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LNER fish vans

I have a fish train on my 1930s layout and have been building fish vans for some time, pre-Grouping types in the main as shown in the topic about fish traffic. They dominated before WW2 despite the LNER constructing its own designs to four different diagrams:

D.23
D.37
D.83
D.134

- three of which can be modelled, beginning with D.23.


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LNER 10T fish van to D.83

In 1932-37 further development changed radically. A near normal length was chosen (actually slightly longer than D.23), the body was sealed with no ventilation at all, the framing was internal (outside framing on D.23 had been really old-fashioned), and the wheelbase was increased from 9' > 10'. Peter Tatlow's Vol.4A, page 147 has two good pictures: this one taken on a misty day he didn't use:

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Built in 1936, D.83 No 184014 poses for the camera on a misty day. Where would we be without Photoshop? Interesting to note that two clips for wagon labels were now being provided. Photo: Peter Tatlow collection.

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There is no kit but it can be made by reworking the plastic kit from Parkside for the next version which was to D.134 (with another slight increase in length and significantly longer wheelbase).

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One of the sides marked up with a felt tip pin showing where the cuts will take place to reduce the D.134 version to the preceding D.83. A plank has to be removed on each side of the sliding door. Make the cuts slightly under-size and then sand the parts until they fit nicely. It's easier than it may sound. Assemble on a rigid flat surface and leave to go hard.

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One of the ends with the buffer housings drilled out for MJT sprung buffers and whitemetal hoses added. The steam heat pipe (the one hanging below the headstock) is on a piece of wire and is shown for effect. It will be one of the final pieces to be fitted.

Two bodies take shape around a floor of .060" Plastikard. The solebars will be next.

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The solebars need several changes to reduce the wheelbase from 12' to 10' and the overall length to fit between the body ends. The upper one shows where cuts are to be made. Beneath is a completed solebar with with short red lines showing where the joins were made. As can be seen, a short piece becomes scrap while two others are transferred from the middle to near the ends. It's important to get the wheelbase right first, then do the ends and get the overall length to fit between the body ends.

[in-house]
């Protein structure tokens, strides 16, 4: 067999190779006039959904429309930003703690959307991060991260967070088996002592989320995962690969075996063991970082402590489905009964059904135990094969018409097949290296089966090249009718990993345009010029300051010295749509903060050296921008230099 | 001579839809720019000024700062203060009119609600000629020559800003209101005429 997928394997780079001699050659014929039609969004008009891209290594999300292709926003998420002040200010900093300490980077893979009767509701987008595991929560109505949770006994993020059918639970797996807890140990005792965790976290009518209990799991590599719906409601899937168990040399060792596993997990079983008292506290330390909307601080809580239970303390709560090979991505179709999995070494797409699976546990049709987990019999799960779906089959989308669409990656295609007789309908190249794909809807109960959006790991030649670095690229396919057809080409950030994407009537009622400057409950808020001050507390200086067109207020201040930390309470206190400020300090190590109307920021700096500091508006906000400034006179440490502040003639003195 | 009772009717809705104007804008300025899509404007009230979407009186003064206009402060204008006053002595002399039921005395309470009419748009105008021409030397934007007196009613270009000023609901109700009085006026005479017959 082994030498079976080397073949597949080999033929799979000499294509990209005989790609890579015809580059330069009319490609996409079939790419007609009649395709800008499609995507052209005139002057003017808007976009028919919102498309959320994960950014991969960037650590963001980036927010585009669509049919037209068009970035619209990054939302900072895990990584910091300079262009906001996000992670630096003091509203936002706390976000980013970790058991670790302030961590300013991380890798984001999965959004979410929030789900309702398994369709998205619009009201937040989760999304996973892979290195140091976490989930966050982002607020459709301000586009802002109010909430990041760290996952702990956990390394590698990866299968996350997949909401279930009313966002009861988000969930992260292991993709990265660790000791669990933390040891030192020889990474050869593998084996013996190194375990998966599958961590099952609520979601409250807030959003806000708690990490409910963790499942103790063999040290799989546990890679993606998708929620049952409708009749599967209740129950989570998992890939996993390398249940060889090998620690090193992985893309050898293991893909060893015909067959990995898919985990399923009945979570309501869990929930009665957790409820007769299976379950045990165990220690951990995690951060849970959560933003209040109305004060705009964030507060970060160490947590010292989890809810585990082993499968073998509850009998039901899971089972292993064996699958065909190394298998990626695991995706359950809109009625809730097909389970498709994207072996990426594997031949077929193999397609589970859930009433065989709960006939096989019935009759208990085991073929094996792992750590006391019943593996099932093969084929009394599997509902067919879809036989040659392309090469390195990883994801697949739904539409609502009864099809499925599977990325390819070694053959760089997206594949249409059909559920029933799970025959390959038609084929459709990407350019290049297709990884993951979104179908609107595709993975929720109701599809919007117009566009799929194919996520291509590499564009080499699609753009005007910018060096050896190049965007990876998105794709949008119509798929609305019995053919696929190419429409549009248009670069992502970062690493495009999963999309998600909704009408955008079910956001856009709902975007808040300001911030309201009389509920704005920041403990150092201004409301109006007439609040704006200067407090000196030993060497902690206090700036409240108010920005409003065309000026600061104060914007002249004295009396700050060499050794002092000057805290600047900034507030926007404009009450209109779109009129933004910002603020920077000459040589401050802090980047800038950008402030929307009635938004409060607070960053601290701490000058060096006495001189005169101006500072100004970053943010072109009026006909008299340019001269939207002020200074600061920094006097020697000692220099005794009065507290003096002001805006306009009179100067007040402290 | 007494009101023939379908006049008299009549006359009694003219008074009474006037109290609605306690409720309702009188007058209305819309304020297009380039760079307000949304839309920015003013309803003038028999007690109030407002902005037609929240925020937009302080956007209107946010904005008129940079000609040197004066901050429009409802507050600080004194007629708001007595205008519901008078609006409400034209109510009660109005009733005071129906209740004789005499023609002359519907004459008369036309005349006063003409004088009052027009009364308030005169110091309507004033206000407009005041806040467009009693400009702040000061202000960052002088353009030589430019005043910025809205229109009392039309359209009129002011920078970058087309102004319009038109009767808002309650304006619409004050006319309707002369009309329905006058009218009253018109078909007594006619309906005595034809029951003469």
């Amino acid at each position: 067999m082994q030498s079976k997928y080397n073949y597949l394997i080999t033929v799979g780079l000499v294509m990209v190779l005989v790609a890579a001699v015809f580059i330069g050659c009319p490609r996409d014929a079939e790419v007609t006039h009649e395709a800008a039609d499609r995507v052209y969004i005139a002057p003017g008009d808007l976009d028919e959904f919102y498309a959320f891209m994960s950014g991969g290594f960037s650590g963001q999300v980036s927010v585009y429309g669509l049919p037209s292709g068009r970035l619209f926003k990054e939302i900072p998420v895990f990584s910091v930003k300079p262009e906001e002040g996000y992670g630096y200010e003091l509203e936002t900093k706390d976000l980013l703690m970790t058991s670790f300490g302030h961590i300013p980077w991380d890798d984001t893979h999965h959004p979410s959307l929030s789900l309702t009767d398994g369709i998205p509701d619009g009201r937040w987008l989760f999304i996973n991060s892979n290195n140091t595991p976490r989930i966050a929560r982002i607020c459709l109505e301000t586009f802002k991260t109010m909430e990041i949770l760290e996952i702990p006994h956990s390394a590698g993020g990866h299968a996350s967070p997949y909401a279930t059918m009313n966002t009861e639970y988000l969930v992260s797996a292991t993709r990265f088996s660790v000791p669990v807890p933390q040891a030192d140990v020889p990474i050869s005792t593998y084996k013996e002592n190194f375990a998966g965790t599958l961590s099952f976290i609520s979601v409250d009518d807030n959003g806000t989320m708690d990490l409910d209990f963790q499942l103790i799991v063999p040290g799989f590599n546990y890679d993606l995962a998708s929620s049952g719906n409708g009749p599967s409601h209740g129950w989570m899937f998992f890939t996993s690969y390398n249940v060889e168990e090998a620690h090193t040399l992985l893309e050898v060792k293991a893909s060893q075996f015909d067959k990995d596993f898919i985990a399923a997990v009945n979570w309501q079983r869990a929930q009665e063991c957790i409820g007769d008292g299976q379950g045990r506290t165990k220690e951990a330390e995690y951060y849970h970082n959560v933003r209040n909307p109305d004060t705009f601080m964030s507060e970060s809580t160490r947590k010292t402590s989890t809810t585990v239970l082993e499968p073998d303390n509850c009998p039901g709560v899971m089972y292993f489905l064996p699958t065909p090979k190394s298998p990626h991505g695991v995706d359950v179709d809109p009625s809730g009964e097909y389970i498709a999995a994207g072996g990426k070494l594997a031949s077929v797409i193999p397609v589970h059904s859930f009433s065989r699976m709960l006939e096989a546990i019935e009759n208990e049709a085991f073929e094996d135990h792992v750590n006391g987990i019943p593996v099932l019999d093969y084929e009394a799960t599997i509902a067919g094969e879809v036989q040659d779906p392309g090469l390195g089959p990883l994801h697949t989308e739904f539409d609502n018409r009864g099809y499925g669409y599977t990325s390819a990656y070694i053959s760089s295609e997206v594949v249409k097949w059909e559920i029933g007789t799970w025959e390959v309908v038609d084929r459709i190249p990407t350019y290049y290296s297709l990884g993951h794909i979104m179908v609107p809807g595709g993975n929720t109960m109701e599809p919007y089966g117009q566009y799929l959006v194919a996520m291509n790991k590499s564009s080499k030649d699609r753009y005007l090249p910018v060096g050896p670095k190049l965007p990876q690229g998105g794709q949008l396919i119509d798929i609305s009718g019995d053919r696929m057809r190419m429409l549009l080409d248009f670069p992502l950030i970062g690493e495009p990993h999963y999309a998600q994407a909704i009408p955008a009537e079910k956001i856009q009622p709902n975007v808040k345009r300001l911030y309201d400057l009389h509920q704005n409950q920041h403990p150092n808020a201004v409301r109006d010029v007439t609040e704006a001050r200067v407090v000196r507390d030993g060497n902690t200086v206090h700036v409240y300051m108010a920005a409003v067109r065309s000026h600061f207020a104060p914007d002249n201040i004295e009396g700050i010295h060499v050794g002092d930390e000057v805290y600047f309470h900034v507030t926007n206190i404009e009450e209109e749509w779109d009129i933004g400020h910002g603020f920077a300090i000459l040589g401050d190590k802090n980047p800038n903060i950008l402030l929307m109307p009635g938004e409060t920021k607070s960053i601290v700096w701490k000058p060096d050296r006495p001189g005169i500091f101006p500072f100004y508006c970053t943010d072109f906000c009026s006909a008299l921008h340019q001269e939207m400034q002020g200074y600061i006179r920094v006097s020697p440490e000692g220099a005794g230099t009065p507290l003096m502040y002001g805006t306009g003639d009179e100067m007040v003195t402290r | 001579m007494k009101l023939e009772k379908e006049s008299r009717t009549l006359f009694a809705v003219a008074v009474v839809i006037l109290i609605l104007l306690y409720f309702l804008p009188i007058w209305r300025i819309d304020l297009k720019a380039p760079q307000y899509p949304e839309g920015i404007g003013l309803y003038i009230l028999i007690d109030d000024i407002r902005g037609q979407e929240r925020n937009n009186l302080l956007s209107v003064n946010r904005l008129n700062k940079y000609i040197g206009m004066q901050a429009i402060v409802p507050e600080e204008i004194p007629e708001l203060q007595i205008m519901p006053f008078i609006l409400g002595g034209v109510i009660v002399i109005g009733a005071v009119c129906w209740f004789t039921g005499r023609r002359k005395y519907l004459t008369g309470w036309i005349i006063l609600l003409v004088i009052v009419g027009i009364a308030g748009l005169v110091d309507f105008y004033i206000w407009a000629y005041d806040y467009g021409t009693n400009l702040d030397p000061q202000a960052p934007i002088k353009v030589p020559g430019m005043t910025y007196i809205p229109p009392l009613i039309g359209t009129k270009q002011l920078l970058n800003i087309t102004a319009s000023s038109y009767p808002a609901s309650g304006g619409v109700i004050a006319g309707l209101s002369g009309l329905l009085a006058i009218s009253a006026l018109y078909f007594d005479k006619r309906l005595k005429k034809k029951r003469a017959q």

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The body complete with a chunky piece of .060" Plastikard between the sides just under the roof. This is a precaution in case your assembly of the sides should want to go skew-whiff.

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I didn't take any pictures of the underframe because it's a pretty standard procedure around MJT etched brass W-irons, as with the ABS-based fish van above. Axleboxes were now the LNER type. I have some more taking shape but will describe pre-Grouping fish vans next as they are the majority in my 1930s fish train.

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The model complete but for the door handles. The roof looks curved because it hasn't been glued down yet; always the last thing to do...

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LNER 10T fish van to D.134

This was the final LNER design with a slightly longer body and a big wheelbase of 12' the value of which it had taken the LNER fifteen years to appreciate and was so keen to introduce that construction was spread over six different builders and numbers quickly exceeded the total of all the previous LNER designs added together. They carried the smaller lettering from the outset and, unlike the cattle wagons, for example, they remained in BR service until the transport of fish was axed in 1968.

There is an excellent kit from Parkside, which I am unlikely to build for my layout 1930s layout, but some have already been converted to the preceding Diagram, as shown above.

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E229768 is seen on 31st August 1962 at Bournemouth Central, carrying LNER-pattern axleboxes. Photo: author's collection.